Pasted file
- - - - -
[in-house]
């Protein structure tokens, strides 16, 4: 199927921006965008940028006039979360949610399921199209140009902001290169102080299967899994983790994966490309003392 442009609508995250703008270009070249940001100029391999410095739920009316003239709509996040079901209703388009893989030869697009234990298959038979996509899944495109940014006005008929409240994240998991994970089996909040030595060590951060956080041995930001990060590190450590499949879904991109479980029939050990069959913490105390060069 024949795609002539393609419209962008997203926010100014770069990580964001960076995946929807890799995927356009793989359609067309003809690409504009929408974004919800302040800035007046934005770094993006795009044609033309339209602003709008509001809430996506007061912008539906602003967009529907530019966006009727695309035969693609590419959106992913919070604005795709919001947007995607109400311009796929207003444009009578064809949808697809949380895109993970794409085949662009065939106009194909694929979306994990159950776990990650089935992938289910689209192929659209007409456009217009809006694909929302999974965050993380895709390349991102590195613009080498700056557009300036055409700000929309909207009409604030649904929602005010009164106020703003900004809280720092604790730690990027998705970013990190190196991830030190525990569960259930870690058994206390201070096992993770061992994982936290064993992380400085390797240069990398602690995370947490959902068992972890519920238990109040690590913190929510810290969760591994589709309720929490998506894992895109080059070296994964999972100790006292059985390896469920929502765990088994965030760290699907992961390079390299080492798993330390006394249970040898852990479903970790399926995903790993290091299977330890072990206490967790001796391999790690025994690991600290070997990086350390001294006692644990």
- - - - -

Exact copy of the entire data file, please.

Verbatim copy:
[in-house]
């Protein structure tokens, strides 16, 4: 199927921006965008940028006039979360949610399921199209140009902001290169102080299967899994983790994966490309003392 442009609508995250703008270009070249940001100029391999410095739920009316003239709509996040079901209703388009893989030869697009234990298959038979996509899944495109940014006005008929409240994240998991994970089996909040030595060590951060956080041995930001990060590190450590499949879904991109479980029939050990069959913490105390060069 024949795609002539393609419209962008997203926010100014770069990580964001960076995946929807890799995927356009793989359609067309003809690409504009929408974004919800302040800035007046934005770094993006795009044609033309339209602003709008509001809430996506007061912008539906602003967009529907530019966006009727695309035969693609590419959106992913919070604005795709919001947007995607109400311009796929207003444009009578064809949808697809949380895109993970794409085949662009065939106009194909694929979306994990159950776990990650089935992938289910689209192929659209007409456009217009809006694909929302999974965050993380895709390349991102590195613009080498700056557009300036055409700000929309909207009409604030649904929602005010009164106020703003900004809280720092604790730690990027998705970013990190190196991830030190525990569960259930870690058994206390201070096992993770061992994982936290064993992380400085390797240069990398602690995370947490959902068992972890519920238990109040690590913190929510810290969760591994589709309720929490998506894992895109080059070296994964999972100790006292059985390896469920929502765990088994965030760290699907992961390079390299080492798993330390006394249970040898852990479903970790399926995903790993290091299977330890072990206490967790001796391999790690025994690991600290070997990086350390001294006692644990």